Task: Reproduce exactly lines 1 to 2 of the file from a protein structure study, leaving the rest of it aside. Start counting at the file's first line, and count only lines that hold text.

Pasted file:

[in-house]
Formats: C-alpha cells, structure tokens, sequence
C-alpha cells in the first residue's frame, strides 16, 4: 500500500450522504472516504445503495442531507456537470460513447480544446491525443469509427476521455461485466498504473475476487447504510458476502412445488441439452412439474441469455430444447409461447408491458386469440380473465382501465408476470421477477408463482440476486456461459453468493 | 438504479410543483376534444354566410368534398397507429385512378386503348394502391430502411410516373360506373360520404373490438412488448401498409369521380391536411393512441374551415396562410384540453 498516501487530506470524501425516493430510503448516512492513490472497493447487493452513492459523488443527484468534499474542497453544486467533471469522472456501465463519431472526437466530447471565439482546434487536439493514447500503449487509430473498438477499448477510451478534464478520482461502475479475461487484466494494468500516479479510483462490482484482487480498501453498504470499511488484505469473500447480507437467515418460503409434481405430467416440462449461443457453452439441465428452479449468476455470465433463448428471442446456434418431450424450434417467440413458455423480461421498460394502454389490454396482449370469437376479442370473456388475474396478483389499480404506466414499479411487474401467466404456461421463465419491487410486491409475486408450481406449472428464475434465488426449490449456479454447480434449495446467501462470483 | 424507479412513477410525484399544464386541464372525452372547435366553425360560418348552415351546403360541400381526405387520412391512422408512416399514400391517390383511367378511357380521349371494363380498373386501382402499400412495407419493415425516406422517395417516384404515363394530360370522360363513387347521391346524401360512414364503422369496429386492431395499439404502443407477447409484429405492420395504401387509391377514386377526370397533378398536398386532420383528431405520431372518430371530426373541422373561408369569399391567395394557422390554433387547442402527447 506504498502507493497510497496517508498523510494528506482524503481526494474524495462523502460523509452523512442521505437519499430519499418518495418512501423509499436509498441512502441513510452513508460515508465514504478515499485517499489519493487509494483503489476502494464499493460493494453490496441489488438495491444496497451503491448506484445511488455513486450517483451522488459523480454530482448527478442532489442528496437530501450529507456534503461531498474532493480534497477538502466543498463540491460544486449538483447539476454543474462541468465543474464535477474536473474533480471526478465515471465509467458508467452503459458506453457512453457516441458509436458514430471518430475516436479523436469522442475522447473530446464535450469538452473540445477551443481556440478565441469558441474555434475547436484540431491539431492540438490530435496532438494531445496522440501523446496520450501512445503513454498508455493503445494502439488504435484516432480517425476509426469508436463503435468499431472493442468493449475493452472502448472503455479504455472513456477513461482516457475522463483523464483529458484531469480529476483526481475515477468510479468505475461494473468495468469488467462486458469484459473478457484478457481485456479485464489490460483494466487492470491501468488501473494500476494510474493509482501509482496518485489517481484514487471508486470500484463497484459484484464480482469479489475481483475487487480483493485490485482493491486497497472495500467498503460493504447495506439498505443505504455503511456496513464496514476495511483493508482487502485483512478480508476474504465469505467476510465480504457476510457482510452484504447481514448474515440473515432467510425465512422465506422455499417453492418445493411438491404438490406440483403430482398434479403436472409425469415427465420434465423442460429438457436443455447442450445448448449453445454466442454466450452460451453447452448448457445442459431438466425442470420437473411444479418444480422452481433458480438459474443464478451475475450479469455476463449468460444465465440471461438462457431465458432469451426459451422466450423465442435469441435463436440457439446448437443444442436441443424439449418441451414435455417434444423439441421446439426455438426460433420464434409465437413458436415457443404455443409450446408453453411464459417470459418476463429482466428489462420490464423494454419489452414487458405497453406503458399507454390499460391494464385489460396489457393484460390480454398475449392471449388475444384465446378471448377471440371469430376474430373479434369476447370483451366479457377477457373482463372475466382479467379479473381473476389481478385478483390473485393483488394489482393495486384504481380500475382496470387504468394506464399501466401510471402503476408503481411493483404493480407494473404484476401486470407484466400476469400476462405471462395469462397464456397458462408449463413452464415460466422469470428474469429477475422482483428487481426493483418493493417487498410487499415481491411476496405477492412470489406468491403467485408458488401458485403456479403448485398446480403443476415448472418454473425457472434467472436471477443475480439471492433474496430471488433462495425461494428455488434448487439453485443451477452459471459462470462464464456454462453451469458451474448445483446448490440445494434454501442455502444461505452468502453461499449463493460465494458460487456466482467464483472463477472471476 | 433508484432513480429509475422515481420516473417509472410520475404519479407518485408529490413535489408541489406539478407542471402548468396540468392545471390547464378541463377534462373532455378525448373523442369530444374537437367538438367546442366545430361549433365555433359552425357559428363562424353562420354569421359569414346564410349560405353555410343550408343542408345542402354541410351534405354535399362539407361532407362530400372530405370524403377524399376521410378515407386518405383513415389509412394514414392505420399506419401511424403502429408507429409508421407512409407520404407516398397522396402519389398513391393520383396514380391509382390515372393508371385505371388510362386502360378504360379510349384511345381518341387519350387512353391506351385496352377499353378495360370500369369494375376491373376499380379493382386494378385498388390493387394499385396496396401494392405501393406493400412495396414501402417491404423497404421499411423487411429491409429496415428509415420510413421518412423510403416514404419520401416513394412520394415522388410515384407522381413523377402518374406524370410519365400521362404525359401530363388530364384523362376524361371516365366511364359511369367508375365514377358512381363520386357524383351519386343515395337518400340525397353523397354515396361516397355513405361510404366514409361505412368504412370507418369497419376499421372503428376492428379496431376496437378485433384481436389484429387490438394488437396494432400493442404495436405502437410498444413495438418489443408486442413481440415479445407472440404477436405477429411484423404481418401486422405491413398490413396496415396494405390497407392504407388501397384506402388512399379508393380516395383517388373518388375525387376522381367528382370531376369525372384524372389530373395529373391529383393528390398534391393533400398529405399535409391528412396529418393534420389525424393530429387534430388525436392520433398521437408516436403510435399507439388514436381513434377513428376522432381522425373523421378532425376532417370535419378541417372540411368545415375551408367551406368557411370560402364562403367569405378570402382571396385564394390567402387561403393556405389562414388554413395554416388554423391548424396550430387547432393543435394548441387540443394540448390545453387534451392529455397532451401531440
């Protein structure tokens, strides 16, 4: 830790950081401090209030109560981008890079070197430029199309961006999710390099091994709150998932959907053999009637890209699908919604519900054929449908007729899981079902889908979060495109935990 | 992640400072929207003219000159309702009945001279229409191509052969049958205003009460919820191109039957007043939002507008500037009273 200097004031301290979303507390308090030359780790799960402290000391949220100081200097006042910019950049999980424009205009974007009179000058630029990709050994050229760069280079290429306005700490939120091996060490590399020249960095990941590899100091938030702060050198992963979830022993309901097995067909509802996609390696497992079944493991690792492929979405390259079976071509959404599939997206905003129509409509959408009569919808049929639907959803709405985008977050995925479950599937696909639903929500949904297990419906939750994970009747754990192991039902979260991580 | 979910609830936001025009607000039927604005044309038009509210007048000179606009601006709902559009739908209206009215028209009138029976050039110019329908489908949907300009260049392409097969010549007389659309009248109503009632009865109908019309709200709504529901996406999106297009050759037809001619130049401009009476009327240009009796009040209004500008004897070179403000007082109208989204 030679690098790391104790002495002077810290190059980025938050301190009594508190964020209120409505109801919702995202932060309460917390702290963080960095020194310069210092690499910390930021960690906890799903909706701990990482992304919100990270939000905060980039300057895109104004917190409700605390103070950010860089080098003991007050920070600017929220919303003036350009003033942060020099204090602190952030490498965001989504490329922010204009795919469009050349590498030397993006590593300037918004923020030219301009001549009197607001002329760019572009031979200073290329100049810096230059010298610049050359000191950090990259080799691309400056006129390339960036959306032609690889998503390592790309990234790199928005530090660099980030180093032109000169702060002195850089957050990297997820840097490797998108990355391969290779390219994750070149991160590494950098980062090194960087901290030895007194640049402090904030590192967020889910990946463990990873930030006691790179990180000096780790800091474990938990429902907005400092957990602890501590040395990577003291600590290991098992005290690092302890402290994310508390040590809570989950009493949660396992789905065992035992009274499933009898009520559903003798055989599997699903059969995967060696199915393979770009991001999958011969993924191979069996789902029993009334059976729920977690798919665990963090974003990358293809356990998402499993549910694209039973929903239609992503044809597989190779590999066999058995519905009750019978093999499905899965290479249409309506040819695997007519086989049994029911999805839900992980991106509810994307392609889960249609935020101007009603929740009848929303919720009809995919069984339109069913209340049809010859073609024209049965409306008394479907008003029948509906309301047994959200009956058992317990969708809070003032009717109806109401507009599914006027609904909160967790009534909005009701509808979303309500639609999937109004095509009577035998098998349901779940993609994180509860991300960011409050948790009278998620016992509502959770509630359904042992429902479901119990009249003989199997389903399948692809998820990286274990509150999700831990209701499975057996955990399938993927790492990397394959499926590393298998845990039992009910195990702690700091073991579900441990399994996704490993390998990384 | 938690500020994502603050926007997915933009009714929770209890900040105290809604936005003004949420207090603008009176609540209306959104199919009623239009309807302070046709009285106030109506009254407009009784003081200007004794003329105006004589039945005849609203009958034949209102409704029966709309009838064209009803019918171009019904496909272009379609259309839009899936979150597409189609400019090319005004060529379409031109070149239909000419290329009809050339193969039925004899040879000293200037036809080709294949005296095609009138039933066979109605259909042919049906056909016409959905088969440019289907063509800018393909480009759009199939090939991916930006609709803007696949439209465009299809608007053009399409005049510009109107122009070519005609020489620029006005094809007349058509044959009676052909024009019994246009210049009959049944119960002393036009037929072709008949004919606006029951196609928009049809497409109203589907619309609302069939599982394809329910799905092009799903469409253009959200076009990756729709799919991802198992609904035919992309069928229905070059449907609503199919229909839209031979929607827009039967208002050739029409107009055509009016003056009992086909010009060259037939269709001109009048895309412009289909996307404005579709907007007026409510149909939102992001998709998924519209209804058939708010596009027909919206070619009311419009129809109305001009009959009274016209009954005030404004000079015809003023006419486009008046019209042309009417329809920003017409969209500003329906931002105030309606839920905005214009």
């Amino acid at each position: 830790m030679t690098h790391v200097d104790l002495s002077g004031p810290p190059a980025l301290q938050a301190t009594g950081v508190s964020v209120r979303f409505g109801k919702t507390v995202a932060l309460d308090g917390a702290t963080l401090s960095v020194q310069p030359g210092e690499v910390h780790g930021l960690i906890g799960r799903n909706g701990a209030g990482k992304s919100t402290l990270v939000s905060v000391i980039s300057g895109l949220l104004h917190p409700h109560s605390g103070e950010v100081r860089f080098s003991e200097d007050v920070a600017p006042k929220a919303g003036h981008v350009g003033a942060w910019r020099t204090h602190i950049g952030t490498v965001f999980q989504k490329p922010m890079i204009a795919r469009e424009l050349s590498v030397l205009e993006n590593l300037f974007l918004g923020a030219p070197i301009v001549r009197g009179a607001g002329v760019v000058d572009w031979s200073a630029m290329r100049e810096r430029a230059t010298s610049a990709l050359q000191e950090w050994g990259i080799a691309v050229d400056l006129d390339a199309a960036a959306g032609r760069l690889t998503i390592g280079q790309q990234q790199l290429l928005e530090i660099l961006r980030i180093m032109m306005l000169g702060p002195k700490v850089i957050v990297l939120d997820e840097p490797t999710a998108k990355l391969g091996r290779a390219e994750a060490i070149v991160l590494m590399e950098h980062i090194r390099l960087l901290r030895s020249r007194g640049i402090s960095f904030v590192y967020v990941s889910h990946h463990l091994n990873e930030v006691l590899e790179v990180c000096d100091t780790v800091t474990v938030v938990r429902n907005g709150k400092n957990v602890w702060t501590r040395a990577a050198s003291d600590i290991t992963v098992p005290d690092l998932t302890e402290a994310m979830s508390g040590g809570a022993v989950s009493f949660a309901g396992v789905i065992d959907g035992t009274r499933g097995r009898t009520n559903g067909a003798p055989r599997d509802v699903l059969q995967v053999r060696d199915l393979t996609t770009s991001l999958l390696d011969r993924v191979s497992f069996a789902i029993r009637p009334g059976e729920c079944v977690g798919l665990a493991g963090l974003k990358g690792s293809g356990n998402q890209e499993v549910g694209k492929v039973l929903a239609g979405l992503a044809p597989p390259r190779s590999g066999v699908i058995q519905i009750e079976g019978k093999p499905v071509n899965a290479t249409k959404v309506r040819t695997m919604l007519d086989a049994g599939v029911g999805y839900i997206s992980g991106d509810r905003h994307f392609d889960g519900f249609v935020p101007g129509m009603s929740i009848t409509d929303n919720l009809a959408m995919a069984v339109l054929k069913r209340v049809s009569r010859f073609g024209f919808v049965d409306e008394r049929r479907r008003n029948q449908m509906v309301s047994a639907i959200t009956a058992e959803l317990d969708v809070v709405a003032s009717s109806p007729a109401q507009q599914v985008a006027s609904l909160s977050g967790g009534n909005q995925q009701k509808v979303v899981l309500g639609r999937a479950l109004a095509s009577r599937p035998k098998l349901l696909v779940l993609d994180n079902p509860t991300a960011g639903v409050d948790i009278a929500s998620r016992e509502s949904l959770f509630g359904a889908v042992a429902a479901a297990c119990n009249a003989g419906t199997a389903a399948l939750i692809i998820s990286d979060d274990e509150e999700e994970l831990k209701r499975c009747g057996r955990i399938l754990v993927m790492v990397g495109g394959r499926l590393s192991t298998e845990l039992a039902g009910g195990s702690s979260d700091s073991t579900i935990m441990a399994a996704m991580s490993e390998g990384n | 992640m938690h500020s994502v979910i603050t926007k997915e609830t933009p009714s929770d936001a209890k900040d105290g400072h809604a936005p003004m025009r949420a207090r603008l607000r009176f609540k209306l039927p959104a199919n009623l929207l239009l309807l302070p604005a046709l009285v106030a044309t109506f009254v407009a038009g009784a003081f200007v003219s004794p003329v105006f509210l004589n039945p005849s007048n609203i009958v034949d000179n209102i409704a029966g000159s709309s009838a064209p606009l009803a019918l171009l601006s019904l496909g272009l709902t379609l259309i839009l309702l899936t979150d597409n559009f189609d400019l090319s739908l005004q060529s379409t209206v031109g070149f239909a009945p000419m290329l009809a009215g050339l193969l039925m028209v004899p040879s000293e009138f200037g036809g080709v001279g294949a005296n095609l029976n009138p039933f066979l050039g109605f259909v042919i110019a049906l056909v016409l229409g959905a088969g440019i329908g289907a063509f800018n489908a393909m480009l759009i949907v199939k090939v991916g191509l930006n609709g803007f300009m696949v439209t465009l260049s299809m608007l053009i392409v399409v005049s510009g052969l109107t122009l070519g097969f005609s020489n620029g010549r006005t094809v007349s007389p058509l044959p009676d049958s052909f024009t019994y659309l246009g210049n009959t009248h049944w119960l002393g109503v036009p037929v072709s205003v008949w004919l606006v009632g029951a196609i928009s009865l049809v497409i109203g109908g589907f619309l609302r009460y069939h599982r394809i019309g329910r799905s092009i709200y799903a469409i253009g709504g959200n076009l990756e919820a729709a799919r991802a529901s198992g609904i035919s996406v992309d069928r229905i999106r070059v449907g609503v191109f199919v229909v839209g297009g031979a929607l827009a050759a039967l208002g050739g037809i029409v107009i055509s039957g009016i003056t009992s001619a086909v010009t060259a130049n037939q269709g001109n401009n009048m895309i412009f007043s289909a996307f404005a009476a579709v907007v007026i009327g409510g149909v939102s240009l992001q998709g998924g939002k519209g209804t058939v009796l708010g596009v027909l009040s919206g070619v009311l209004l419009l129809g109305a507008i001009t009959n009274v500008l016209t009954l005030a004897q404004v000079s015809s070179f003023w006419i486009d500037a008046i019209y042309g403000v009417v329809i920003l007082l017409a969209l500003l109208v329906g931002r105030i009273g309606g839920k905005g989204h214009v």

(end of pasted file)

[in-house]
Formats: C-alpha cells, structure tokens, sequence